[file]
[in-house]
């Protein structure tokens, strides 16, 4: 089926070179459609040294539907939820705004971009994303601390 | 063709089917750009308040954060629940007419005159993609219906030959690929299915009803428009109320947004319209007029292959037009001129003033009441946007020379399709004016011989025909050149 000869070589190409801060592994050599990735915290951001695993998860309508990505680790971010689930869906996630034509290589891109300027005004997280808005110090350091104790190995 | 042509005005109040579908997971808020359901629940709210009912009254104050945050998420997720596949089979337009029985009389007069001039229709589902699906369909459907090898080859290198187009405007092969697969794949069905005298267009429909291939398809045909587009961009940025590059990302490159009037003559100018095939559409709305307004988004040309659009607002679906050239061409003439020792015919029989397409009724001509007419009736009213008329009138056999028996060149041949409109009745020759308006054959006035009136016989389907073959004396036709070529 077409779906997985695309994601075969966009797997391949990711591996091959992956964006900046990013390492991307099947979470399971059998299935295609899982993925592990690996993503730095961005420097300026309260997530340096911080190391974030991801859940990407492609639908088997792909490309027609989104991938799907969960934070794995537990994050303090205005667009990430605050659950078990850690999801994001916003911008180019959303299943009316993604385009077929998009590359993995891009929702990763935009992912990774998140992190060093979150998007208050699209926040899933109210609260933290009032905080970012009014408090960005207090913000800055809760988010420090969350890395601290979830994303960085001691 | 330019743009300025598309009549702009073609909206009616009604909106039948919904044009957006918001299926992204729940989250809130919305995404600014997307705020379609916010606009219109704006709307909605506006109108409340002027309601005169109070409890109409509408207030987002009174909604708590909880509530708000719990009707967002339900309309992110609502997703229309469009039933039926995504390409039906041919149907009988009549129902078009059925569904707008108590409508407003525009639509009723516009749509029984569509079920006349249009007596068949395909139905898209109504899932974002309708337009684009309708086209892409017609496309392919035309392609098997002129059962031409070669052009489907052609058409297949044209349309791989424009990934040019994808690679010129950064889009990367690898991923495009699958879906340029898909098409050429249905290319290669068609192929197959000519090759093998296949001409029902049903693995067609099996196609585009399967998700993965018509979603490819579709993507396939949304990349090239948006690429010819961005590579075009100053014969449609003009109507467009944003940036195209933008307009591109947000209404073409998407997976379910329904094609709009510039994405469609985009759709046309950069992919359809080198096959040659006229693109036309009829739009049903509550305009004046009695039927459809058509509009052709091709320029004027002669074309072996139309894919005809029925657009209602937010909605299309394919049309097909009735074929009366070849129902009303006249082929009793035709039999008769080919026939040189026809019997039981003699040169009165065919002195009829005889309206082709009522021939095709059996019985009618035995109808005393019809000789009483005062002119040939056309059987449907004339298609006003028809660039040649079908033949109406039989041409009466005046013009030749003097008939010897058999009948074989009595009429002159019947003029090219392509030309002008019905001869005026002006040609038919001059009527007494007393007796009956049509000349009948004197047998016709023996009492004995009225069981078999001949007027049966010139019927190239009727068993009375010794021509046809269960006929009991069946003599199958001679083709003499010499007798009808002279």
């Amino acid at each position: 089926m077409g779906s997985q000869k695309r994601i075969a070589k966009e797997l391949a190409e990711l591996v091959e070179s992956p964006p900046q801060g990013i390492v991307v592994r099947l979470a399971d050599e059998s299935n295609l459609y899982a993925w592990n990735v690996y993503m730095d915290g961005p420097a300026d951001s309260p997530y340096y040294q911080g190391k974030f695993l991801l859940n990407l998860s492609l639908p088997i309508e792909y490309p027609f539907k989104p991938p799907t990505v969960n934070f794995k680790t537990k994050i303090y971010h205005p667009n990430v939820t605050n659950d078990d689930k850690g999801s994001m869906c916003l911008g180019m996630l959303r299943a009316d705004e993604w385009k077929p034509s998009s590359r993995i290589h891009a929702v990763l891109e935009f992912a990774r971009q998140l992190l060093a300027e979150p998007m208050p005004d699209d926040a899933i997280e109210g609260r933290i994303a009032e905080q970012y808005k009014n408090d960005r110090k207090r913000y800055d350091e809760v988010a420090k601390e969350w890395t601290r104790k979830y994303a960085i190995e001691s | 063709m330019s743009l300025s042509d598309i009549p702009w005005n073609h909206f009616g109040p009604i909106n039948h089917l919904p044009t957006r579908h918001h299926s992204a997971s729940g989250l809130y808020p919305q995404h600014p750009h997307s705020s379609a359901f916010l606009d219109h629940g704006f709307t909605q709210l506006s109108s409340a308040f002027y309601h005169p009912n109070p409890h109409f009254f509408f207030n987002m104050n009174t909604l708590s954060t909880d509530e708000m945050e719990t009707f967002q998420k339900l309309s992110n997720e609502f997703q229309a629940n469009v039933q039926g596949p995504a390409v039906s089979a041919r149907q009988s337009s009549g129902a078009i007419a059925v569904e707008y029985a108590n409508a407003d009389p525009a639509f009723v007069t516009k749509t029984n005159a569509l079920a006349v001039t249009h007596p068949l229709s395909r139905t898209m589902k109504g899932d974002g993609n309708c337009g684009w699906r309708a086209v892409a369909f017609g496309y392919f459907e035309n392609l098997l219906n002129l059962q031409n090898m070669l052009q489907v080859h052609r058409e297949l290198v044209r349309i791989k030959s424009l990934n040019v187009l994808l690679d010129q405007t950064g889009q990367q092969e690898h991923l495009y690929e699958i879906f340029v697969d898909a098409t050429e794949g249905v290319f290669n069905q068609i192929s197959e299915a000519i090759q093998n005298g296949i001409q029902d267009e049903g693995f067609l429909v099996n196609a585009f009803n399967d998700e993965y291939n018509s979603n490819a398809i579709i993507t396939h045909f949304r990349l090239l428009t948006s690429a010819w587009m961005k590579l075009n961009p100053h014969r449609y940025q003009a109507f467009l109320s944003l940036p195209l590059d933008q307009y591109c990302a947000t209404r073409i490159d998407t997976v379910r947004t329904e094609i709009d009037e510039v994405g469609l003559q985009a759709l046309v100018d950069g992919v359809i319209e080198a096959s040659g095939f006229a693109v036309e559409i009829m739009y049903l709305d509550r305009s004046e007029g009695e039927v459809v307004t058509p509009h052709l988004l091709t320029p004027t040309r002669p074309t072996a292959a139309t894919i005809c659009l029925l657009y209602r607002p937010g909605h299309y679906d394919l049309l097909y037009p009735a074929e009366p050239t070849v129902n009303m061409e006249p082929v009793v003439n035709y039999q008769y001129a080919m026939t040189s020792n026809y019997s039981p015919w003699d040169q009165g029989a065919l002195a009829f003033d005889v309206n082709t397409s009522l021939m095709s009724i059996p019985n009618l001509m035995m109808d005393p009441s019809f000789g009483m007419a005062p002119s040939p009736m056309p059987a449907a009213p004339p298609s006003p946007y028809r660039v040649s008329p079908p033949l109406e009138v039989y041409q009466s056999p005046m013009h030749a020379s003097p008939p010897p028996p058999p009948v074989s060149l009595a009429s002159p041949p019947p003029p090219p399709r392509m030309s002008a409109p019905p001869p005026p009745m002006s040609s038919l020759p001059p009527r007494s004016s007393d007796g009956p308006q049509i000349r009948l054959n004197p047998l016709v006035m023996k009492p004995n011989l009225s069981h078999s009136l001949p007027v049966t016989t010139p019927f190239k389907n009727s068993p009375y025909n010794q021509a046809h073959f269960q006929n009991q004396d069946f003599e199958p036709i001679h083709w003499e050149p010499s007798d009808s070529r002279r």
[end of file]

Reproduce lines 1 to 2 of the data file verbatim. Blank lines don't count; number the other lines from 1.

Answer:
[in-house]
């Protein structure tokens, strides 16, 4: 089926070179459609040294539907939820705004971009994303601390 | 063709089917750009308040954060629940007419005159993609219906030959690929299915009803428009109320947004319209007029292959037009001129003033009441946007020379399709004016011989025909050149 000869070589190409801060592994050599990735915290951001695993998860309508990505680790971010689930869906996630034509290589891109300027005004997280808005110090350091104790190995 | 042509005005109040579908997971808020359901629940709210009912009254104050945050998420997720596949089979337009029985009389007069001039229709589902699906369909459907090898080859290198187009405007092969697969794949069905005298267009429909291939398809045909587009961009940025590059990302490159009037003559100018095939559409709305307004988004040309659009607002679906050239061409003439020792015919029989397409009724001509007419009736009213008329009138056999028996060149041949409109009745020759308006054959006035009136016989389907073959004396036709070529 077409779906997985695309994601075969966009797997391949990711591996091959992956964006900046990013390492991307099947979470399971059998299935295609899982993925592990690996993503730095961005420097300026309260997530340096911080190391974030991801859940990407492609639908088997792909490309027609989104991938799907969960934070794995537990994050303090205005667009990430605050659950078990850690999801994001916003911008180019959303299943009316993604385009077929998009590359993995891009929702990763935009992912990774998140992190060093979150998007208050699209926040899933109210609260933290009032905080970012009014408090960005207090913000800055809760988010420090969350890395601290979830994303960085001691 | 330019743009300025598309009549702009073609909206009616009604909106039948919904044009957006918001299926992204729940989250809130919305995404600014997307705020379609916010606009219109704006709307909605506006109108409340002027309601005169109070409890109409509408207030987002009174909604708590909880509530708000719990009707967002339900309309992110609502997703229309469009039933039926995504390409039906041919149907009988009549129902078009059925569904707008108590409508407003525009639509009723516009749509029984569509079920006349249009007596068949395909139905898209109504899932974002309708337009684009309708086209892409017609496309392919035309392609098997002129059962031409070669052009489907052609058409297949044209349309791989424009990934040019994808690679010129950064889009990367690898991923495009699958879906340029898909098409050429249905290319290669068609192929197959000519090759093998296949001409029902049903693995067609099996196609585009399967998700993965018509979603490819579709993507396939949304990349090239948006690429010819961005590579075009100053014969449609003009109507467009944003940036195209933008307009591109947000209404073409998407997976379910329904094609709009510039994405469609985009759709046309950069992919359809080198096959040659006229693109036309009829739009049903509550305009004046009695039927459809058509509009052709091709320029004027002669074309072996139309894919005809029925657009209602937010909605299309394919049309097909009735074929009366070849129902009303006249082929009793035709039999008769080919026939040189026809019997039981003699040169009165065919002195009829005889309206082709009522021939095709059996019985009618035995109808005393019809000789009483005062002119040939056309059987449907004339298609006003028809660039040649079908033949109406039989041409009466005046013009030749003097008939010897058999009948074989009595009429002159019947003029090219392509030309002008019905001869005026002006040609038919001059009527007494007393007796009956049509000349009948004197047998016709023996009492004995009225069981078999001949007027049966010139019927190239009727068993009375010794021509046809269960006929009991069946003599199958001679083709003499010499007798009808002279």